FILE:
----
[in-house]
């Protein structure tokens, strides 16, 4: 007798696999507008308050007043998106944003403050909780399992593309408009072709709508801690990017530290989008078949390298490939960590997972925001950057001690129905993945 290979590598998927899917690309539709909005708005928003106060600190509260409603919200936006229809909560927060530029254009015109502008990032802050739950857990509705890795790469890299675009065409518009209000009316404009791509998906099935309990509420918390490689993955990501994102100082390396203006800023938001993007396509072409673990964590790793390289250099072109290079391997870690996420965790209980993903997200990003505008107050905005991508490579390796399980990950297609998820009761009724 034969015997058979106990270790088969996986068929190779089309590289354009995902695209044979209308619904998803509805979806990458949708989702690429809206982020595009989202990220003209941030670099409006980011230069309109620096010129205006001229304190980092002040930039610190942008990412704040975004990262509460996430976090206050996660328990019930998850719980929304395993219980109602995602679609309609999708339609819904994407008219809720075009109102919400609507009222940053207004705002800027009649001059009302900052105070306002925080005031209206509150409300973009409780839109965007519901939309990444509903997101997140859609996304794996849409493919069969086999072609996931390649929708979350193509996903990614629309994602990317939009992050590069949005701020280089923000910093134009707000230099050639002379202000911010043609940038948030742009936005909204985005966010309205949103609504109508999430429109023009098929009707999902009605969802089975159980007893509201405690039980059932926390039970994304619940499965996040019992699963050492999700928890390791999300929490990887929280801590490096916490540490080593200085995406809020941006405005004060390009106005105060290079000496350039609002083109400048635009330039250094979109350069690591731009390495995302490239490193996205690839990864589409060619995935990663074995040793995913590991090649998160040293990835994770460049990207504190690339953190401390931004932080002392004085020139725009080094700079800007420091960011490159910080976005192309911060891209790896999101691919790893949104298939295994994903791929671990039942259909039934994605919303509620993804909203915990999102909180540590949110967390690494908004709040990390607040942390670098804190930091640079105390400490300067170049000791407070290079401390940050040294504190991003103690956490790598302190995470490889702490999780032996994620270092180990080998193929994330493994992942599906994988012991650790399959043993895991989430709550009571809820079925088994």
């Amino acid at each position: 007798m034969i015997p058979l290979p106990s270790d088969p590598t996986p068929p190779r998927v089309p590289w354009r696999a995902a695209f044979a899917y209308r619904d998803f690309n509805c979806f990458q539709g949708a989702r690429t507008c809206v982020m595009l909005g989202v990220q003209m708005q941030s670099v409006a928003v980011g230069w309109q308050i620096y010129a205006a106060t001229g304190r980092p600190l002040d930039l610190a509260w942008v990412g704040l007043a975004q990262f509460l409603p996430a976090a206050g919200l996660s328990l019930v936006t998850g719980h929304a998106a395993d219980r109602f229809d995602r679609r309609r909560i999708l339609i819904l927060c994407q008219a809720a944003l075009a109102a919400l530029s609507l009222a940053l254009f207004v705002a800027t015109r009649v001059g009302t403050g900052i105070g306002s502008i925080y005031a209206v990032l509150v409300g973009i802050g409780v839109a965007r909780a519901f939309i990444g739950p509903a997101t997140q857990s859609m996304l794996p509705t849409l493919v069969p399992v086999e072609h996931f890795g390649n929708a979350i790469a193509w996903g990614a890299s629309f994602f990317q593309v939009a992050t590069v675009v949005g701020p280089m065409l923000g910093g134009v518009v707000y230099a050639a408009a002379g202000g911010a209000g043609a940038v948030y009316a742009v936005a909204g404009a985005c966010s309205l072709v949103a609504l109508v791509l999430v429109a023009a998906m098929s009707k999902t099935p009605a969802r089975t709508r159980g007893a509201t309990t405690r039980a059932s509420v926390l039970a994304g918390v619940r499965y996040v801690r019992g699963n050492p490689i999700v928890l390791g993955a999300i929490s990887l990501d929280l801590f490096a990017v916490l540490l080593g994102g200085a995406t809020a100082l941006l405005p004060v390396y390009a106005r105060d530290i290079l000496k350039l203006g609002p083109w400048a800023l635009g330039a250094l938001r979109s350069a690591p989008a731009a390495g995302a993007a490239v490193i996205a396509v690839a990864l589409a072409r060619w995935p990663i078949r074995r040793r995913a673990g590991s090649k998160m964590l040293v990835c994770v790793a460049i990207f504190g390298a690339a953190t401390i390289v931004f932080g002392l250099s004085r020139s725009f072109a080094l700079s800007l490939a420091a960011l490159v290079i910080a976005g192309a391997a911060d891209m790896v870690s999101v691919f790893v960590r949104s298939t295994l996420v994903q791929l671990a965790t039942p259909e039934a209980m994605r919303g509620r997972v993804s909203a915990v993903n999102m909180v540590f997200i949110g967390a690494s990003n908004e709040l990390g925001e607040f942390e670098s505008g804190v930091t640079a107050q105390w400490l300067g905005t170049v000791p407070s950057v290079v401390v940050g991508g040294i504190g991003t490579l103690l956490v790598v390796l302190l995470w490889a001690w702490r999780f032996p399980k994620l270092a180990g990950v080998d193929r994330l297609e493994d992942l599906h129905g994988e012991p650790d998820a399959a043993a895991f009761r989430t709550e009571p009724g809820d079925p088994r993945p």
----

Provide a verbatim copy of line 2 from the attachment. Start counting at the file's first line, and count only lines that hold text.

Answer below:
């Protein structure tokens, strides 16, 4: 007798696999507008308050007043998106944003403050909780399992593309408009072709709508801690990017530290989008078949390298490939960590997972925001950057001690129905993945 290979590598998927899917690309539709909005708005928003106060600190509260409603919200936006229809909560927060530029254009015109502008990032802050739950857990509705890795790469890299675009065409518009209000009316404009791509998906099935309990509420918390490689993955990501994102100082390396203006800023938001993007396509072409673990964590790793390289250099072109290079391997870690996420965790209980993903997200990003505008107050905005991508490579390796399980990950297609998820009761009724 034969015997058979106990270790088969996986068929190779089309590289354009995902695209044979209308619904998803509805979806990458949708989702690429809206982020595009989202990220003209941030670099409006980011230069309109620096010129205006001229304190980092002040930039610190942008990412704040975004990262509460996430976090206050996660328990019930998850719980929304395993219980109602995602679609309609999708339609819904994407008219809720075009109102919400609507009222940053207004705002800027009649001059009302900052105070306002925080005031209206509150409300973009409780839109965007519901939309990444509903997101997140859609996304794996849409493919069969086999072609996931390649929708979350193509996903990614629309994602990317939009992050590069949005701020280089923000910093134009707000230099050639002379202000911010043609940038948030742009936005909204985005966010309205949103609504109508999430429109023009098929009707999902009605969802089975159980007893509201405690039980059932926390039970994304619940499965996040019992699963050492999700928890390791999300929490990887929280801590490096916490540490080593200085995406809020941006405005004060390009106005105060290079000496350039609002083109400048635009330039250094979109350069690591731009390495995302490239490193996205690839990864589409060619995935990663074995040793995913590991090649998160040293990835994770460049990207504190690339953190401390931004932080002392004085020139725009080094700079800007420091960011490159910080976005192309911060891209790896999101691919790893949104298939295994994903791929671990039942259909039934994605919303509620993804909203915990999102909180540590949110967390690494908004709040990390607040942390670098804190930091640079105390400490300067170049000791407070290079401390940050040294504190991003103690956490790598302190995470490889702490999780032996994620270092180990080998193929994330493994992942599906994988012991650790399959043993895991989430709550009571809820079925088994």